Vikings trade Stefon Diggs: 2020 NFL Draft prospects who make sense with first-round pick acquired from Bills


The Minnesota Vikings traded star receiver Stefon Diggs and a 2020 seventh-round pick to the Buffalo Bills for the No. 22 overall selection in the 2020 NFL Draft, fifth and sixth-round picks this year and a fourth-round pick in 2021. 

A vital aspect of this trade is that it places Minnesota’s initial Round 1 pick just ahead of the New England Patriots at No. 23 overall and New Orleans Saints at No. 24 overall, two clubs likely to be strongly considering wide receiver in the first round. If the Vikings want to immediately replace Diggs, they should do it with the first of their two Round 1 selections in this draft. 

With Xavier Rhodes and Trae Waynes gone, Minnesota does need to address the cornerback spot and should do so relatively early in this draft. Without much of a gap between their two first-round picks, many of the same defensive backs that would fit value-wise at No. 22 overall would be sensible at No. 25 overall too. 

Make sure to check our routinely updated CBS Sports prospect rankings throughout the pre-draft process. Here are some of the players that the team could select at No. 22 overall. 

Wide receiver

Jalen Reagor, TCU 

If the Vikings want a receiver with Diggs-like style, Reagor is the guy for them in Round 1. At just under 5-foot-11 and 206 pounds, he has a running-back like frame with super-slippery movements in space and major juice down the field. Although he disappointed with a slow 7.31 three-cone drill (that does not show up on film whatsoever), Reagor ran 4.47 in the 40 and had a phenomenal 42-inch vertical along with a 138-inch broad jump. 

Justin Jefferson, LSU 

Jefferson was an integral part in the staggeringly efficient LSU passing game in 2019, although he was overshadowed by Biletnikoff winner Ja’Marr Chase. The big slot option has nice wiggle to beat press, flashed outstanding ball-tracking skills as a junior then blew the doors off the combine with a 4.43 in the 40-yard dash that no one saw coming. A fair amount of his production was schemed open, but Jefferson’s size/speed combination and ball skills make him likely to land in Round 1.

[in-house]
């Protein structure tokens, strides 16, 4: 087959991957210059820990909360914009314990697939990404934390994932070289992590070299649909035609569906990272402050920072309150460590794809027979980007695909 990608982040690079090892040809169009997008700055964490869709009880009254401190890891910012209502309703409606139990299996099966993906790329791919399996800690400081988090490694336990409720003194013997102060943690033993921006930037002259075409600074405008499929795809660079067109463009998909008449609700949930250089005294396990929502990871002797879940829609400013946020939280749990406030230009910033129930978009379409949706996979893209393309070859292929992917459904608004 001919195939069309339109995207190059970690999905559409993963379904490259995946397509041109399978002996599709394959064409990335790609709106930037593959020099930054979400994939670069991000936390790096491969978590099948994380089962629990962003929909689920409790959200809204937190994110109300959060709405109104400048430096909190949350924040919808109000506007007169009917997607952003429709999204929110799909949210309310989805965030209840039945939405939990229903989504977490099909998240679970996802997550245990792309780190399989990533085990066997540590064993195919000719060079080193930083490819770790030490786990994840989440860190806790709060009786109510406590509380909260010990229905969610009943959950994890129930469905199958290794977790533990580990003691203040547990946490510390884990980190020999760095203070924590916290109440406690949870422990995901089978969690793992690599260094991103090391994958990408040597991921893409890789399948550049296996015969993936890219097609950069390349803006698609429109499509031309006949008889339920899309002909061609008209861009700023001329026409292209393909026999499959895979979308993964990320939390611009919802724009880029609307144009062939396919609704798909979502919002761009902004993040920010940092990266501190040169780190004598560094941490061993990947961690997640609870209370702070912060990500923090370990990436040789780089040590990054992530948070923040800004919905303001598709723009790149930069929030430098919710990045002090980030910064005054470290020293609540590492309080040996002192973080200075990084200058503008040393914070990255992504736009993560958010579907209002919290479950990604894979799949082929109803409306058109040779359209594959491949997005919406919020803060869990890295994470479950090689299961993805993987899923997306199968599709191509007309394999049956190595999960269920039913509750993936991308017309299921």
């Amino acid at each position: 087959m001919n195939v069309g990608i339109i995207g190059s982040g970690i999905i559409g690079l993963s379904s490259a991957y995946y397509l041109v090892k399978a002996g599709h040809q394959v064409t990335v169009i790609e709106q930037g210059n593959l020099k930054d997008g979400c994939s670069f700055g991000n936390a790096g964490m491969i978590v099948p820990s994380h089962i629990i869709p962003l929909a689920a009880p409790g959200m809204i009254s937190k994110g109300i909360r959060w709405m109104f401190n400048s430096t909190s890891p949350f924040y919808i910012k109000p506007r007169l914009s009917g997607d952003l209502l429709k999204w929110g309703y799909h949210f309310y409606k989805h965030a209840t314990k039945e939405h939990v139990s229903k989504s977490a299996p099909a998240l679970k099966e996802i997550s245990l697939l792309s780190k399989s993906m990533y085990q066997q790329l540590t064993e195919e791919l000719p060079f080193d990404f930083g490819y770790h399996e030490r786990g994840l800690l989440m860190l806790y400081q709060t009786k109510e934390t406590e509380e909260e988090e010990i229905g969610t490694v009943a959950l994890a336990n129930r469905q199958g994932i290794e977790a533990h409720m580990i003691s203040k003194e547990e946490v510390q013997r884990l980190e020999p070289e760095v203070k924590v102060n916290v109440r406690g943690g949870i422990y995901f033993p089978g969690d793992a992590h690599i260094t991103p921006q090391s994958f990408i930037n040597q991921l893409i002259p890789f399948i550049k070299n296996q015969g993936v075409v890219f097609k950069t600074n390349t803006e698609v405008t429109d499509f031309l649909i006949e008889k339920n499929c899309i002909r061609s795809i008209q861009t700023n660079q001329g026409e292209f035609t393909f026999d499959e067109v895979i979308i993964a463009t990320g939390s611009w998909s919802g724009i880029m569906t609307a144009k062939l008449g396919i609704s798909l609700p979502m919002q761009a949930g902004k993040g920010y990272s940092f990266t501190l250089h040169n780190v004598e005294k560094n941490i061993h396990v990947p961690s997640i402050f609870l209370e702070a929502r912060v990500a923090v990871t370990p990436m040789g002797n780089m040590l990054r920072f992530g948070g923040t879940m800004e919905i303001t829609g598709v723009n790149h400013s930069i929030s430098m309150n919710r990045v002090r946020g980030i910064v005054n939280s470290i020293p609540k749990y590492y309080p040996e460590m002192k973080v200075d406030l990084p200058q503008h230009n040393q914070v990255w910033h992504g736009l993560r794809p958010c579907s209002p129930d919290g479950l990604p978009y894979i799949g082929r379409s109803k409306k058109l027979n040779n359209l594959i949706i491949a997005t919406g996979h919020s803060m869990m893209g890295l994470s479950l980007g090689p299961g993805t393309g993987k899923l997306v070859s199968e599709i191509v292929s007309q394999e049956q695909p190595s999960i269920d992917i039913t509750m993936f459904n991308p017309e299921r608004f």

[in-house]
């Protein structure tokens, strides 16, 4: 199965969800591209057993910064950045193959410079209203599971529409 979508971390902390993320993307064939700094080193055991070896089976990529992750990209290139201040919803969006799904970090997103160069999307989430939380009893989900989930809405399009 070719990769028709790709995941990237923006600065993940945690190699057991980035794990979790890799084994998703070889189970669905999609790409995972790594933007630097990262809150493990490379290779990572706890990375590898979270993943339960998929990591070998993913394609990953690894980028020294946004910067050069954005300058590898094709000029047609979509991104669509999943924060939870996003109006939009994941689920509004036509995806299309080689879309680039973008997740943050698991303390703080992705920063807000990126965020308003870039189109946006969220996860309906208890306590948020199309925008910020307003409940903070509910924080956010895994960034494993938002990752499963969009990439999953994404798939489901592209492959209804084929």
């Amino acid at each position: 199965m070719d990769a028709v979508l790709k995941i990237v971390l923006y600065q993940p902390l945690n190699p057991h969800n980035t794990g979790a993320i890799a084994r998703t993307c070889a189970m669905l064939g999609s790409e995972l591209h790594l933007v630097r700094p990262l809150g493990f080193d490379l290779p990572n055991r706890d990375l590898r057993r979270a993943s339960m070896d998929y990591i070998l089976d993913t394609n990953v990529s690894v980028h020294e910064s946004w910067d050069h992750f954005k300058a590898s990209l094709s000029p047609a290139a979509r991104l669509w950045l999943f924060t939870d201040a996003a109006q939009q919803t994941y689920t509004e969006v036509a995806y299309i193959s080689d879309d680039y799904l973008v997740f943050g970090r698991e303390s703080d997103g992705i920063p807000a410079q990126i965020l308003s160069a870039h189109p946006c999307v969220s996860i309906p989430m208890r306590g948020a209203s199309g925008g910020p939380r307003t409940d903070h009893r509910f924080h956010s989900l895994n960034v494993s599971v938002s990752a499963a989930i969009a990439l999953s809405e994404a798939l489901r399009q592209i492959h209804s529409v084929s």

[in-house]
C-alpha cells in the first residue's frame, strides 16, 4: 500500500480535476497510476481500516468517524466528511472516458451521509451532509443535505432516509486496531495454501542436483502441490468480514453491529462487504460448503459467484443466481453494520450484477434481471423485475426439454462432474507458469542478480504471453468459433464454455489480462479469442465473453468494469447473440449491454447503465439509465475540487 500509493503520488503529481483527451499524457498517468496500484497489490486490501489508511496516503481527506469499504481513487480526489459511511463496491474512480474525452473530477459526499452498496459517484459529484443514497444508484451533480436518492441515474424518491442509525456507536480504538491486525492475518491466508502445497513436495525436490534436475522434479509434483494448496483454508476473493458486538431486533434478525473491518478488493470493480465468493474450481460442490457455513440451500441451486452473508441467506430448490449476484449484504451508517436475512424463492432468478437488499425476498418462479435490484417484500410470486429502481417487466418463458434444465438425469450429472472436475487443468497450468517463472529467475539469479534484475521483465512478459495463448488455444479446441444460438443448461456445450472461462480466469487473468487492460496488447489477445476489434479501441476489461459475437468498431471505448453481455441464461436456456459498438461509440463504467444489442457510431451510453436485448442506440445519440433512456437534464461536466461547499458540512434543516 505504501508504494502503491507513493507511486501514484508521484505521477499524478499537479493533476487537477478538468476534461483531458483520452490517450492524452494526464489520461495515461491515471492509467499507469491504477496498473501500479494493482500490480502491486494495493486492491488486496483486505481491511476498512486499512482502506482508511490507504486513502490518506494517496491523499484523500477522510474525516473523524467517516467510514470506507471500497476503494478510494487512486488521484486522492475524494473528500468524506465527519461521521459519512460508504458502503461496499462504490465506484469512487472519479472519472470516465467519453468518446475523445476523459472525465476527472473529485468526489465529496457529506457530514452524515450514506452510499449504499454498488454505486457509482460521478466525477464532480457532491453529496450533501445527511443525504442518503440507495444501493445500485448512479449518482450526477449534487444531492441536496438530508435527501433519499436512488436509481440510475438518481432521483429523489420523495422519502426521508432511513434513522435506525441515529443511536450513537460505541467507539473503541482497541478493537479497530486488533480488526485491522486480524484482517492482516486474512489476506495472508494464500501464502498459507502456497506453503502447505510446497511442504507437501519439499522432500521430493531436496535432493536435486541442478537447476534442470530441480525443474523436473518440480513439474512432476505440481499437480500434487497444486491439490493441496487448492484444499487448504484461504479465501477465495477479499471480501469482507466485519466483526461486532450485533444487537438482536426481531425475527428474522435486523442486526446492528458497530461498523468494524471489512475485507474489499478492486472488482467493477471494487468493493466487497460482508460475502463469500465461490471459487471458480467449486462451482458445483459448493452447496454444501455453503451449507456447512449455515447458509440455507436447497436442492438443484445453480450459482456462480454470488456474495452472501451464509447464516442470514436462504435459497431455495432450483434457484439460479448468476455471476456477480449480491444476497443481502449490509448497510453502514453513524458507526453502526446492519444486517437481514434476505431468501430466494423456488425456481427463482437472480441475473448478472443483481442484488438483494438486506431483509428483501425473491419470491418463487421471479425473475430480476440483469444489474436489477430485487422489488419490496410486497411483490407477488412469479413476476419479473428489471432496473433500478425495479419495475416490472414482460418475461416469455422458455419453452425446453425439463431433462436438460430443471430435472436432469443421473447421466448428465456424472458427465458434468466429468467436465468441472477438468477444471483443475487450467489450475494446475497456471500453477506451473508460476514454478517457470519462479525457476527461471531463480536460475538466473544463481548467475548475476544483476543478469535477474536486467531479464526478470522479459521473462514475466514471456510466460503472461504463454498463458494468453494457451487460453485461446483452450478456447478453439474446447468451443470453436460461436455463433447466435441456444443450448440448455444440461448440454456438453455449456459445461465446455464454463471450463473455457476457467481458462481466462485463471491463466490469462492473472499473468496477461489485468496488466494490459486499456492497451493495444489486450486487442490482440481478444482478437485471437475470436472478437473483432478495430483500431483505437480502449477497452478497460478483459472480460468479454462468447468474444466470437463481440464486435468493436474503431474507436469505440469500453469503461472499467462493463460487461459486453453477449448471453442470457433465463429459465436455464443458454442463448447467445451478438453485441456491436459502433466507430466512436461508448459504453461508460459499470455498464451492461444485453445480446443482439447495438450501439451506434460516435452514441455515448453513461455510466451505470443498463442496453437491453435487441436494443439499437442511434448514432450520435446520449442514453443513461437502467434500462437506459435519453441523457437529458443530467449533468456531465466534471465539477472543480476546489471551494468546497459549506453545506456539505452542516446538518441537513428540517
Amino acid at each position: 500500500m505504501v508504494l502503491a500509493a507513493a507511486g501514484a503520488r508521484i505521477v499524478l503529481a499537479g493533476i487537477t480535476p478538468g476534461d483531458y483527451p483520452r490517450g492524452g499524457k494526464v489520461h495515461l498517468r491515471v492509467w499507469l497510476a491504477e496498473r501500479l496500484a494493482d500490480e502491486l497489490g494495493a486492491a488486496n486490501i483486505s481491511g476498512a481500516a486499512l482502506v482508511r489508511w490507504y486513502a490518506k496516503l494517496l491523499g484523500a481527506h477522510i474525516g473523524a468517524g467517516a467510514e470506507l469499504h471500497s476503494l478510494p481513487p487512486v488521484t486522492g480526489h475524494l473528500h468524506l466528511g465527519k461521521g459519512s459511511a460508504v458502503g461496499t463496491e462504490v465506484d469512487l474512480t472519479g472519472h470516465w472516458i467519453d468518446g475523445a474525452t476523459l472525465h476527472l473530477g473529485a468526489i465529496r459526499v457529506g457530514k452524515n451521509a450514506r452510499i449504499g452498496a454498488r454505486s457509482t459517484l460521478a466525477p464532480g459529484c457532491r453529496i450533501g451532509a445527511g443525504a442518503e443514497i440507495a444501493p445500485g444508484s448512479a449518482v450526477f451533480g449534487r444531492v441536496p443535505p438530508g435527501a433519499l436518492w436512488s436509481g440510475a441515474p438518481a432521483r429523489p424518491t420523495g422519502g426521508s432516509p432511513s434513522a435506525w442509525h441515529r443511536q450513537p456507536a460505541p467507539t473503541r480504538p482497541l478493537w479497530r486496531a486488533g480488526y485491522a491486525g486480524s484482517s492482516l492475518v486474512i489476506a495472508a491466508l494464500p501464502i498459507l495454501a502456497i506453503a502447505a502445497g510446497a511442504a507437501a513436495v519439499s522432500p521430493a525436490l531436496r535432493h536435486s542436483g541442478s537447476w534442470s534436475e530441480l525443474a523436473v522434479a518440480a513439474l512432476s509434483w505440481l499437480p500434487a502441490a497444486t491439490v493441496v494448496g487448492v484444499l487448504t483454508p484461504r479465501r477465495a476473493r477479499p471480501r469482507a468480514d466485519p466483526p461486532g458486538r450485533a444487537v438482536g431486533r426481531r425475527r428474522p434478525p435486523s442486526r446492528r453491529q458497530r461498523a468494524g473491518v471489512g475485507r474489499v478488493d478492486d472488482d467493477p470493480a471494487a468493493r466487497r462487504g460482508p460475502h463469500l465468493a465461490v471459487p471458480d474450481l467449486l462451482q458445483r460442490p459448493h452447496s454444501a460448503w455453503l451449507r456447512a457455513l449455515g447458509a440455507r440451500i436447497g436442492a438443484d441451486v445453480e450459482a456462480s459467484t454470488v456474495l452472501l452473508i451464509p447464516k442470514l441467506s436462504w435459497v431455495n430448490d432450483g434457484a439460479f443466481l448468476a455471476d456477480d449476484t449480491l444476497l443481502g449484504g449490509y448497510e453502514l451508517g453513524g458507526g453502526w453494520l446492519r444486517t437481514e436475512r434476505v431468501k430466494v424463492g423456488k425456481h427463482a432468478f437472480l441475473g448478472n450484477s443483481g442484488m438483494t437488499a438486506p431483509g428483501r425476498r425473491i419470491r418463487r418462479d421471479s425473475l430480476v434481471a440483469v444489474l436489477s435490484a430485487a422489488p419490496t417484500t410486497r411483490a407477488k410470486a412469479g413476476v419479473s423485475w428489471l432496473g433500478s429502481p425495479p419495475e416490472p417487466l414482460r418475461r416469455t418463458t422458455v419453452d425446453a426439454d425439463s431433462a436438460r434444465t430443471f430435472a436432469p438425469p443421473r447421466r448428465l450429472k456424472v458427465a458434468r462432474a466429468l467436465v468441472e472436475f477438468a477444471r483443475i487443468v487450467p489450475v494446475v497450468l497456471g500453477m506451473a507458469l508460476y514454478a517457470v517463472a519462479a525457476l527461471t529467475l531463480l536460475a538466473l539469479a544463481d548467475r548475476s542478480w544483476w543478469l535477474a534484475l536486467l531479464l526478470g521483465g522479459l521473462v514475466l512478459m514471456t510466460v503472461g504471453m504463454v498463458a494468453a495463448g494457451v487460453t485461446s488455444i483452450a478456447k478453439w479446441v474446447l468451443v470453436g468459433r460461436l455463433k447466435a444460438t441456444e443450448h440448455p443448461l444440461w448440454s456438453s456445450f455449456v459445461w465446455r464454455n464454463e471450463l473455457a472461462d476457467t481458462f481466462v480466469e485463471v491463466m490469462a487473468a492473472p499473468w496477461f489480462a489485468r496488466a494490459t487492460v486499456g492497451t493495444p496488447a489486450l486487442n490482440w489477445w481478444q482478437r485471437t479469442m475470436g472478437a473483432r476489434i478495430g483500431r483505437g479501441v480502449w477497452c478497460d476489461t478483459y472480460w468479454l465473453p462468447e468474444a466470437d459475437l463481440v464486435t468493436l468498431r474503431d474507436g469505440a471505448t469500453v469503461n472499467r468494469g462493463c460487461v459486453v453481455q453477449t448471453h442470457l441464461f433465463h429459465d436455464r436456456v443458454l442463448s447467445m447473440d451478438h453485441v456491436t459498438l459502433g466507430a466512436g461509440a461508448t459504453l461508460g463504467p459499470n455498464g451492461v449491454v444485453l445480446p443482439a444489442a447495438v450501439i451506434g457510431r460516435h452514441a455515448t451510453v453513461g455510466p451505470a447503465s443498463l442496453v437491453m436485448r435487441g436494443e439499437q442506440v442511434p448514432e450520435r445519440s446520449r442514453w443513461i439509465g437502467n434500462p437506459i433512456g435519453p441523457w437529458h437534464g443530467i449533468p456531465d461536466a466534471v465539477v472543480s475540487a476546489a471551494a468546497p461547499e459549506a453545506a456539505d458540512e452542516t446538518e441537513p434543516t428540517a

Denzel Mims, Baylor 

Diggs is one of the game’s premier contested-catch receivers despite his smaller size. If the Vikings feel the need to replace that element of their pass game, Mims could be a surprise Round 1 target. At 6-foot-3 and 207 pounds without many athletic limitations whatsoever, the Baylor star was a rebounder on the outside during his career in Waco, routinely hauling in difficult grabs near the sideline with defenders around him. With 4.38 speed, Mims is a serious downfield threat too. 

Cornerback

Kristian Fulton, LSU

Fulton was rarely targeted in 2018 when he played opposite eventual second-round pick Greedy Williams, and he was extremely sticky. In 2019, Fulton saw the football more often and made more plays on it, which is what you want from a cornerback who gets more action. His pass breakup figure went from six to 14. He has adequate size and demonstrated first-round athleticism at the combine with 4.46 speed and a 6.94 three cone. There really isn’t a clear-cut flaw to Fulton’s game. 

C.J. Henderson, Florida

While it’s somewhat unlikely Henderson is available even at No. 22, he’s a quiet but deadly man-to-man cornerback who had some inconsistent stretches in 2019 but absolutely has a top-20 cornerback profile in terms of his size and athletic prowess. At 6-foot-1 with 4.39 speed and loose hips, Henderson is the second-best pure press man corner in this class and would step in as the top cornerback on the Vikings roster. 

Noah Igbinoghene, Auburn 

If Minnesota wants to gamble, Igbinoghene could be the pick at No. 25 overall. A wideout recruit, he’s only played cornerback for two seasons but thrived as a physical, ultra-athletic mirroring-master in the SEC, especially in 2019. There’s some rawness to his game and he can be overly grabby, but if he continues to improve, Igbinoghene has the naturally fluidity, speed, and awareness to be an All-Pro.

Defensive tackle 

Javon Kinlaw, South Carolina

With Linval Joseph no longer a member of the Vikings, the team very well could be interested in going defensive line in Round 1, particularly given Mike Zimmer’s defensive background. Kinlaw is a lengthy, high-energy disruptor who knows how to use his hands to beat blockers en route to the quarterback and could be plugged into any defensive line position. Moving to No. 22 overall gives Minnesota a better chance to land the former South Carolina star. 

Offensive line

Josh Jones, Houston

One of the “big five” at the offensive tackle spot in this class — Jones, Tristan Wirfs, Andrew Thomas, Mekhi Becton and Jedrick Wills — is bound to fall into the early portions of the 20s. Given that he’s coming from the AAC and didn’t enter the pre-draft process with loads of hype, Jones is most likely to be the one who sinks into the second-half of the first round. He cleaned up his footwork in 2019 and absolutely dominated with quality knee bend and strength in pass pro along with decently quick and controlled movements in the run game. He has franchise left tackle upside and Minnesota could be interested in addressing that vital position given Riley Reiff’s age. 





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